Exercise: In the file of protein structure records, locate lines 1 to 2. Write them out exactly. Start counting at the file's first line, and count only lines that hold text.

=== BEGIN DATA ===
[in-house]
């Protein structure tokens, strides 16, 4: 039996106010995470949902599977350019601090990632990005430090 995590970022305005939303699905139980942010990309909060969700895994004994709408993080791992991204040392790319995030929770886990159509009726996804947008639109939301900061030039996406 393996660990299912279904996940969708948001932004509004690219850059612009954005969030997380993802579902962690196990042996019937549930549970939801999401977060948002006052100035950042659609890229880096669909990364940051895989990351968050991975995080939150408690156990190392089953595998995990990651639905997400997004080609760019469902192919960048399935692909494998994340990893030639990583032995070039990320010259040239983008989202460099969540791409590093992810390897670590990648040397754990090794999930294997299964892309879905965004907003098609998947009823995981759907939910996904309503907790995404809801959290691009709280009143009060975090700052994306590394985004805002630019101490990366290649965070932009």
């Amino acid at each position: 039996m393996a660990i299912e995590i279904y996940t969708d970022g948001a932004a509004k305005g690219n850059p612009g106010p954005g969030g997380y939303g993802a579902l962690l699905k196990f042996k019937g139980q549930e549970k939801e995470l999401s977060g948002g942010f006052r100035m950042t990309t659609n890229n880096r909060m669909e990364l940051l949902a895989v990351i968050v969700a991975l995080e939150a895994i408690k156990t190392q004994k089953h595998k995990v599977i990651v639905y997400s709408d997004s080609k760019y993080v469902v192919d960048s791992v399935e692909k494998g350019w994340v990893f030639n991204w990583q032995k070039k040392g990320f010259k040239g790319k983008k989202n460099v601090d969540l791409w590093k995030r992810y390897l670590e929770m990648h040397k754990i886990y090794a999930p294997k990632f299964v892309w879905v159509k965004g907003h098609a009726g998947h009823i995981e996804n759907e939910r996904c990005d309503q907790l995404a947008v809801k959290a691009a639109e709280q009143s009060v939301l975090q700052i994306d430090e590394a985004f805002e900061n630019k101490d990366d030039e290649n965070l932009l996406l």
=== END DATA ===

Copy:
[in-house]
């Protein structure tokens, strides 16, 4: 039996106010995470949902599977350019601090990632990005430090 995590970022305005939303699905139980942010990309909060969700895994004994709408993080791992991204040392790319995030929770886990159509009726996804947008639109939301900061030039996406 393996660990299912279904996940969708948001932004509004690219850059612009954005969030997380993802579902962690196990042996019937549930549970939801999401977060948002006052100035950042659609890229880096669909990364940051895989990351968050991975995080939150408690156990190392089953595998995990990651639905997400997004080609760019469902192919960048399935692909494998994340990893030639990583032995070039990320010259040239983008989202460099969540791409590093992810390897670590990648040397754990090794999930294997299964892309879905965004907003098609998947009823995981759907939910996904309503907790995404809801959290691009709280009143009060975090700052994306590394985004805002630019101490990366290649965070932009």